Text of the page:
Rule One: Your loyalty is to the case. Those who are loyal to you will come around.
RULE ONE Your loyalty is to the case. Those who are loyal to you will come around.
Dad and I stand in front of the biggest house I’ve seen in my life. It looks like a row of two-story houses were smooshed together, then decorated with thick Greek pillars and pearl-white shutters. The driveway alone is so large, we had to drive around an enormous patch of frog-green grass that circles a glowing fountain with a perpetually spitting dolphin in its center just to park by the front door.
I crane my neck to take it all in, eyes wide. “It looks like a giant, haunted mansion. Perfect for some summertime sleuthing.”
Dad gives one of my curls a playful tug. He smiles, tired but warm, and pinches my cheek between his thumb and forefinger. “Pepper, please. We talked about this.”
I glance up at the mansion, enormous and brimming with potential. Dad’s still waiting for the doctor to determine the cause of Great-Aunt Florence’s sudden death, and my sleuth senses haven’t stopped tingling since Aunt Wendy—Dad’s recently divorced, semi-estranged sister—called with the news.
Especially after Dad gave me a lecture on the way over about how money adds pressure on people, even families. It seemed like a strange thing to mention—as though some subconscious part of him felt wary of the situation, even if he wrote it off as stress over attorneys and the will.
Now, seeing the bags under Dad’s eyes, I deflate. My arms uncross and I let him grasp my hand in his large one. His wedding ring is cool against my skin.
“I understand,” I say. “But only because you told me to.”
He grins, so wide his cheeks lift. “That’s not the colloquial definition of the word understand, but I’ll take it.”
I want to ask what colloquial means, but answering it myself will give me the chance to do small-time sleuthing in Great-Aunt Florence’s library. Houses this big always have a library.
I tighten the straps of my favorite polka-dot backpack over my shoulders. As Dad reaches for the doorbell, the front door swings open, as though someone had been watching us from a window.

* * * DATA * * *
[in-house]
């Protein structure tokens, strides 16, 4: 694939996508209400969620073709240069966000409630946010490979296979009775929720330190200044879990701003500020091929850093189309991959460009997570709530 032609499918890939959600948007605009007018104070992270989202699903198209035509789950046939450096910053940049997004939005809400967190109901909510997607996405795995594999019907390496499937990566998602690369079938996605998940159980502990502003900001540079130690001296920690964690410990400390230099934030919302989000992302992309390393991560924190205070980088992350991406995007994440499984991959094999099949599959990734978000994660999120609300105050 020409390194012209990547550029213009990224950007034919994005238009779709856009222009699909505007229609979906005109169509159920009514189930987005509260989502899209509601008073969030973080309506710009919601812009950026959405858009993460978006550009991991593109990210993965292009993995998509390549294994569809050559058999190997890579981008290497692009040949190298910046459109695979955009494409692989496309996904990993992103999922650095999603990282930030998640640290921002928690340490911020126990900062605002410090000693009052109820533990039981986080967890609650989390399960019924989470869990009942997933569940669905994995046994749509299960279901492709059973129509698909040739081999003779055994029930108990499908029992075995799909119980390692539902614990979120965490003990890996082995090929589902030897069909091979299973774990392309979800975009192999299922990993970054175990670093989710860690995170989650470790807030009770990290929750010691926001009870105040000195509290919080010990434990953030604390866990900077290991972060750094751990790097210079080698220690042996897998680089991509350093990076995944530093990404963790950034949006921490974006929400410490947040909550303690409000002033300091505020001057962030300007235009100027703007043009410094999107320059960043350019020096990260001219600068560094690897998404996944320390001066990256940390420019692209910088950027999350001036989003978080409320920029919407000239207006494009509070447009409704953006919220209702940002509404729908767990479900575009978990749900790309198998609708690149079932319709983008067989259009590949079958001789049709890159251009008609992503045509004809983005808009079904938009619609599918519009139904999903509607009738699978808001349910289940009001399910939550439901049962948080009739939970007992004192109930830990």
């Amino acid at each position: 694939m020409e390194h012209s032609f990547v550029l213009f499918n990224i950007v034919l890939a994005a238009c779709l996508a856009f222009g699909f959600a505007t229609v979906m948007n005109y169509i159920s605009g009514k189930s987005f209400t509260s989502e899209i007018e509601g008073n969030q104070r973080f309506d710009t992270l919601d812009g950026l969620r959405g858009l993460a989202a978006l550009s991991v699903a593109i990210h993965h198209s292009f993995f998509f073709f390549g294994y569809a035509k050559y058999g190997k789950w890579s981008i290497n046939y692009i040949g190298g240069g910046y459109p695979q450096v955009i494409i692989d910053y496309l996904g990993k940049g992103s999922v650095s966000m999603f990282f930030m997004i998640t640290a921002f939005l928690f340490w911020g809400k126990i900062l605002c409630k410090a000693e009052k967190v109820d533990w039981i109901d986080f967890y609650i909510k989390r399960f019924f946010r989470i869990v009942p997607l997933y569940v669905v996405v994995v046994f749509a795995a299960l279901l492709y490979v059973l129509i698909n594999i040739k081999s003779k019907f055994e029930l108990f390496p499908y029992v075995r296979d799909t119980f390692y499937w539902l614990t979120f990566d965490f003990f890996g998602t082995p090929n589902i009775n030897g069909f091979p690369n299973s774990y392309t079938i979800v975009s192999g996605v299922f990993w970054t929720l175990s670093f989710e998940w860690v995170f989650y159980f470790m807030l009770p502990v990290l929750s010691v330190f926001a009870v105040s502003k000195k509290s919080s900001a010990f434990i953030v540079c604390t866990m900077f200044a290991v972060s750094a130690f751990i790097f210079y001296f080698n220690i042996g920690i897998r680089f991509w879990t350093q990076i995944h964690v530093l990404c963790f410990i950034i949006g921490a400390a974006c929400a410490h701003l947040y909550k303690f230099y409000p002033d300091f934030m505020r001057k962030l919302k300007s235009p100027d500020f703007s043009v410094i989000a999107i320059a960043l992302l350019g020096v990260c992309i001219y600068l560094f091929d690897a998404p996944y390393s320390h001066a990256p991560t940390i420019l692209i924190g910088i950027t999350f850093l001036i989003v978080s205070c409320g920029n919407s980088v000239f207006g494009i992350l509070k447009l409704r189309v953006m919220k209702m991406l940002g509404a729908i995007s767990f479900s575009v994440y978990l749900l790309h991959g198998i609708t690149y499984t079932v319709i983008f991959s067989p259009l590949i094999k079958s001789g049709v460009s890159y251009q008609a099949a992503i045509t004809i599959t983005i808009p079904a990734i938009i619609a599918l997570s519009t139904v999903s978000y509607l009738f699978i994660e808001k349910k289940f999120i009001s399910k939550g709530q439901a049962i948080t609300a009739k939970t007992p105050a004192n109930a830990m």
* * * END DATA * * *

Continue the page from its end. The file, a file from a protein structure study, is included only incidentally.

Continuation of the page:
“Look who decided to show up!” Aunt Wendy stands with one hand on the doorknob and the other on her hip, dressed in a knee-length wrap dress and wearing the kind of smile that looks like invisible strings are holding up the sides of her mouth. “I was just about to send out a search party.”
“Very funny,” Dad says, as though the words could somehow conjure a playful laugh (they don’t). “We pulled off at a rest stop on the way here, but I didn’t think we were that late.”
Aunt Wendy raises one of her penciled-in eyebrows. “Your cold dinner says otherwise. So just ditch those suitcases here and go eat.”
Studying Aunt Wendy is like watching a caricature spring to life. Her thin smile and high voice match how I envisioned her whenever she called Dad. I would eavesdrop—like any good sleuth—as she listed off what she wanted him to get her family for Christmas, or offered minutes of unsolicited advice when Dad uttered phrases as simple as “Work was tiring today.”
But he always indulged her orders and rants, just as he does now. He leaves the suitcases by a giant grandfather clock (classic mansion décor), then reaches to hug his sister. I wonder if, even on those phone calls, he knew she was headed for a divorce. Maybe he decided to watch what he said around her, like he told me to in the car. Or maybe this was how his relationship with his older sister has always been, since back when they shared childhood summers here, in this mansion.
Aunt Wendy turns to me next. “And Pepper.” She extends her arms and I lean in for a hug. Instead, she pinches a handful of my curls between her fingers. “Oh my gosh, did my birthday gift not reach you?” she asks, a mortified edge to her voice. “I sent a flat iron that would’ve taken care of this.”
I tighten my grasp on my backpack straps to resist the urge to swat her hand away. As if I’d want to get rid of the orange curls that bounce like a giant, frizzy halo around my head, the way Mom’s did. After all, my fiery hair is the reason my parents named me Pepper.
Aunt Wendy gives my backpack the same once-over she did my hair. “Why don’t you take off your bag, get comfortable? We’re going to sit down for dinner.”
“I like to keep it on.” It’s stuffed with my detective supplies, like my flashlight, binoculars, and magnifying glass.
Dad lets out a soft chuckle. “It’s true. She doesn’t go anywhere without it.”
Footsteps approach from the next room over. I turn to see a boy my age standing in the dining room. His hair is like Aunt Wendy’s: blond and so flat it looks glued to his head. He has a small, upturned nose and beady blue eyes. I immediately recognize him from a picture on our fridge.
“Come in, Andrew,” Aunt Wendy says. “Meet your cousin.”
I figured he was scowling in that photo because it was taken at school. I hate picture day. They always ask me to say rooster, and just as I get to the oo, they snap the photo so I look like a shocked emoji. But apparently that’s just Andrew’s face, because he’s wearing the same look now as he glares at me from the next room over.